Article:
|Clay-Chalkville HS Jr. Master Gardeners Give Their School a Facelift|
The students in Kathryn Manley’s special needs class at Clay-Chalkville High School will tell you there is something special about their teacher and her staff. Together, in just two years, this class has transformed a barren area of their school grounds into both a school garden with several raised beds, container pot gardens, a strawberry patch, a vertical grow wall, a garden shed and a compost bin. But this class did not stop there. When their principal asked this class, as part of their PLANT PROJECT® and Junior Master Gardener (JMG) curricula, to also revitalize and beautify the front entrance of the school, the class and their teacher took on the challenge, giving the front of the school an environmentally-friendly facelift that will leave a lasting legacy.
This May, as the school year ended, every member of the class became a certified Junior Master Gardner, and I had the privilege of handing out their certificates.
Clay-Chalkville High School is one of six schools enrolled in the PLANT PROJECT® program. This is a therapeutic horticultural program using planting, gardening and organic farming techniques alongside nationally-recognized curricula like the JMG series and a one-on-one mentorship with adults over the age of 65, most of whom live in retirement facilities or who visit senior citizens’ centers. The class at Clay-Chalkville High School is partnered with the retirement facility, Elm Croft of Grayson Valley. The special needs class is enrolled in the FOCUS (Finding Our Use, Conservation and Sustainability) component of the program, which concentrates on honing vocational and life skills. Students not only learn about propagating, planting and harvesting the produce from their garden area, but also how to prepare the fruits and vegetables for consumption; how to harvest and store seeds for future use; how to budget expenses and revenues to sustain the garden area; how to purchase seeds, plants, supplies and equipment; and basic work skills.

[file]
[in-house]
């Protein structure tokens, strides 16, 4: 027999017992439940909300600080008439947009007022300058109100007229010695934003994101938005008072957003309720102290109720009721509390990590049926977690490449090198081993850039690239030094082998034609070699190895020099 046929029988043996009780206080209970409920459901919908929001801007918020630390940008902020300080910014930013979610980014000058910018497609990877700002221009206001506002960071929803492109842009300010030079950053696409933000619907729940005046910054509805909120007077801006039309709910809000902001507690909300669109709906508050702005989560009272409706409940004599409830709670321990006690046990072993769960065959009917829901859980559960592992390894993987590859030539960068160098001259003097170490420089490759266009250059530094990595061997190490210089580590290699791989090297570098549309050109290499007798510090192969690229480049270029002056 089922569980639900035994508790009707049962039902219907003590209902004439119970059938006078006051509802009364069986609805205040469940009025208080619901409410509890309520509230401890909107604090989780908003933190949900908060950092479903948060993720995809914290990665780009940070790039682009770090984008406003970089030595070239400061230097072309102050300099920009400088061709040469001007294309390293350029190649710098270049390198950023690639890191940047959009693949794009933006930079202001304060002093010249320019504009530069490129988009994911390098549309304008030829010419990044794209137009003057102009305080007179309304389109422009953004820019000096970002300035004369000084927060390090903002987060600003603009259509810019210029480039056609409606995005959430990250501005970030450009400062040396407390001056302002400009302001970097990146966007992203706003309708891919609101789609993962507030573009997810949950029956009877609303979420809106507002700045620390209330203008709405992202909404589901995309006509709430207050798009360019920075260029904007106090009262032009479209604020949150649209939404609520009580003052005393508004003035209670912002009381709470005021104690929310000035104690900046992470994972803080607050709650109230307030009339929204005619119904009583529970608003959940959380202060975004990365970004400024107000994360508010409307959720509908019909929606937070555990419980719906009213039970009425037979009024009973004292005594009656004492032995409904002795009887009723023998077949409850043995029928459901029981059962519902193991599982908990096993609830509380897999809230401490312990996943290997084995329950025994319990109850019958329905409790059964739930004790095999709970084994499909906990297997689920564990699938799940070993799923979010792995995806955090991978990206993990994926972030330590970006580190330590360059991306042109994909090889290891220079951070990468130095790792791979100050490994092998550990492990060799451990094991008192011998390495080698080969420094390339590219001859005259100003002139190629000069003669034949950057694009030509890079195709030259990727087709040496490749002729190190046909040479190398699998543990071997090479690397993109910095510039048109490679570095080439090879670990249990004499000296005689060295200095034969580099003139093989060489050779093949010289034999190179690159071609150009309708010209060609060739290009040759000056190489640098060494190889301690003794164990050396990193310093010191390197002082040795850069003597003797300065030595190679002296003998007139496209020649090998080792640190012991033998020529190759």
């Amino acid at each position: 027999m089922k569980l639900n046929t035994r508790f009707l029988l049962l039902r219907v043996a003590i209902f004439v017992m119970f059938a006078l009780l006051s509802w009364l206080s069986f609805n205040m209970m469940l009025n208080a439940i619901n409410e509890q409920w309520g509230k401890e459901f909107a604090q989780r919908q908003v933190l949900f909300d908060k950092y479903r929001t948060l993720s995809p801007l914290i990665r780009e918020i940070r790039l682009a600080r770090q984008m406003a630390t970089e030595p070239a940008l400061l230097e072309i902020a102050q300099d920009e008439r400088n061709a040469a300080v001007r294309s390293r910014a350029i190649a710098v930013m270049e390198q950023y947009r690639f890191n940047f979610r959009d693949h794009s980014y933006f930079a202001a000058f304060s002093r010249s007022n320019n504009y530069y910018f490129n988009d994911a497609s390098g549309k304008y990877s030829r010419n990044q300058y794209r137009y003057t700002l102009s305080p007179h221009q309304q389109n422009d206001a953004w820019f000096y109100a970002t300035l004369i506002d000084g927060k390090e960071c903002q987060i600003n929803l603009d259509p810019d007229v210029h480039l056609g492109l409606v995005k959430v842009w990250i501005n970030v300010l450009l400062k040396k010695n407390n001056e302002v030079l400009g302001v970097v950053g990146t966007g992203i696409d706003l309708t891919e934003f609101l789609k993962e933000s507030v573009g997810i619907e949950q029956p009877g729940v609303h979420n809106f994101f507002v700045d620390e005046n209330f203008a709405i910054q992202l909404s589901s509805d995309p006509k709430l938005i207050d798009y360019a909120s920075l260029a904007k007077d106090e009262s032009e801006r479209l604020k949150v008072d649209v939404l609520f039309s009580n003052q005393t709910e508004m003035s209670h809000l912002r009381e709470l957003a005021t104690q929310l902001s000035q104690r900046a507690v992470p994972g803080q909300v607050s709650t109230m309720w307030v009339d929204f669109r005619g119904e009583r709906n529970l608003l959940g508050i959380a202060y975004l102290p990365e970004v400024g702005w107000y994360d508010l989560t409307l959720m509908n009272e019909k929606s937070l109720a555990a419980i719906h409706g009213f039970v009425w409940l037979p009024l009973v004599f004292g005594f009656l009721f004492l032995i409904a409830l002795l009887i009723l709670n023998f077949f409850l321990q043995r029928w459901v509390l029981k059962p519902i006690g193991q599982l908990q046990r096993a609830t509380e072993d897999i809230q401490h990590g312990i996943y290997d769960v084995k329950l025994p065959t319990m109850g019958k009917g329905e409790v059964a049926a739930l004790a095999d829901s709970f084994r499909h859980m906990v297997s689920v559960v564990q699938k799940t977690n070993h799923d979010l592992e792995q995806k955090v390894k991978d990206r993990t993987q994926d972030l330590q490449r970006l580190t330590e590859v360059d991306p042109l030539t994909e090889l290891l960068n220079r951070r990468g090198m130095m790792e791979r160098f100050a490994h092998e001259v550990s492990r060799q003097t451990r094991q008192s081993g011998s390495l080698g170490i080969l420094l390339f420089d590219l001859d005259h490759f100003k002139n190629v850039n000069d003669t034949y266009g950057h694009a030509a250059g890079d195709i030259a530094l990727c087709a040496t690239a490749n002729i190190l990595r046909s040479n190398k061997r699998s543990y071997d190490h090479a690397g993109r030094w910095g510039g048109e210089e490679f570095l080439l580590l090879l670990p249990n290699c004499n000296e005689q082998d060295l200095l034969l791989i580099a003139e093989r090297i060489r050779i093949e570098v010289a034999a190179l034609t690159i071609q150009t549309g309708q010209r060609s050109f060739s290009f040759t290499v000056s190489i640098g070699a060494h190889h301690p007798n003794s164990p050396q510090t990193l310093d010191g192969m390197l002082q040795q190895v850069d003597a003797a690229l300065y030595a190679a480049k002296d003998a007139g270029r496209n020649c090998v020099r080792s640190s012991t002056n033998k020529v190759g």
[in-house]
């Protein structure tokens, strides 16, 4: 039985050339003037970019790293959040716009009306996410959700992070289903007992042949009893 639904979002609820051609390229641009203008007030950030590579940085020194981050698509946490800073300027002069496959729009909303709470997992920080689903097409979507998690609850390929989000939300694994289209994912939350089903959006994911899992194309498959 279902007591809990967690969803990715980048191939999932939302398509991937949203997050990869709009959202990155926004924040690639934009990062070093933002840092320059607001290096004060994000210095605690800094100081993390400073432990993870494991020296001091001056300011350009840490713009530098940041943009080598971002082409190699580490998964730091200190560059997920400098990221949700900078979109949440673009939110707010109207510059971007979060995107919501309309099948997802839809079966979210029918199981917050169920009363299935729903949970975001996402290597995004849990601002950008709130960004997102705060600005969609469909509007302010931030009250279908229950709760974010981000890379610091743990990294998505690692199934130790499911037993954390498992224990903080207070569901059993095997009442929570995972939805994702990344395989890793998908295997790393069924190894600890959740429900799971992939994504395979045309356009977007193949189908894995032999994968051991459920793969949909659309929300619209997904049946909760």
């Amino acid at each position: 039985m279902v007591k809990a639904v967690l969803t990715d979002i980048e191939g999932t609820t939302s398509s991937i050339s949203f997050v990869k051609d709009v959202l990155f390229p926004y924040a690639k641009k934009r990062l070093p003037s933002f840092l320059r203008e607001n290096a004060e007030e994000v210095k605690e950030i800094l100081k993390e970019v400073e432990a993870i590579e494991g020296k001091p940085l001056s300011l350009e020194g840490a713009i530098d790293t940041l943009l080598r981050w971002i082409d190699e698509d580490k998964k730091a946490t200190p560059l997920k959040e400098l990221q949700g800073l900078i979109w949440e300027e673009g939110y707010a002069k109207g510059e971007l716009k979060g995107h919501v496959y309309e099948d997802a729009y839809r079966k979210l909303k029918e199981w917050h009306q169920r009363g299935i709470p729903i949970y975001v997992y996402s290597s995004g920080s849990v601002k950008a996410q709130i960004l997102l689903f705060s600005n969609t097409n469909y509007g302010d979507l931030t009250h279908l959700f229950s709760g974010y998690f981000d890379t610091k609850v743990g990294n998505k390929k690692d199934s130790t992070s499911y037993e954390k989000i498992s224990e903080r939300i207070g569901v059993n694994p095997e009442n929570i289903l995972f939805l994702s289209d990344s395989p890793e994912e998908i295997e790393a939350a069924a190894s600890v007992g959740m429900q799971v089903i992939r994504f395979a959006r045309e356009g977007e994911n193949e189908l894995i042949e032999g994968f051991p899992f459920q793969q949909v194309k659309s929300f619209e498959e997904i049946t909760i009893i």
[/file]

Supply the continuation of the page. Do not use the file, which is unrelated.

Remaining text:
Along with working with the JMG program, the classroom is also a chartered 4-H club. Being a part of a club, like 4-H, allows these students to participate in an activity similar to the other students at the school. Manley stated the students all get excited when it is their turn to be president or one of the other officers. She also mentioned the importance of these students being able to belong to something like a club.
"I am going to miss that young lady," one mentor said of a student who is graduating from school this year, with tears in her eyes. "She changed my whole life. She is going to be fine in the world, just fine. She is a bright young woman, and she brings happiness wherever she goes."
"My people love these students," said Robert Cooper, the activities director for Elm Croft, which is the senior living facility at which the mentors reside. "It means the world to them to be here, and what these students do for my people goes beyond words."
It is all about passion, dedication, hard work and a love of nature on the part of the students, Manley and her teaching staff, and the dedicated, caring mentors from Elm Croft.
Luci Davis is the State Junior Master Gardener Coordinator. For more information on the program, phone (334) 703-7509.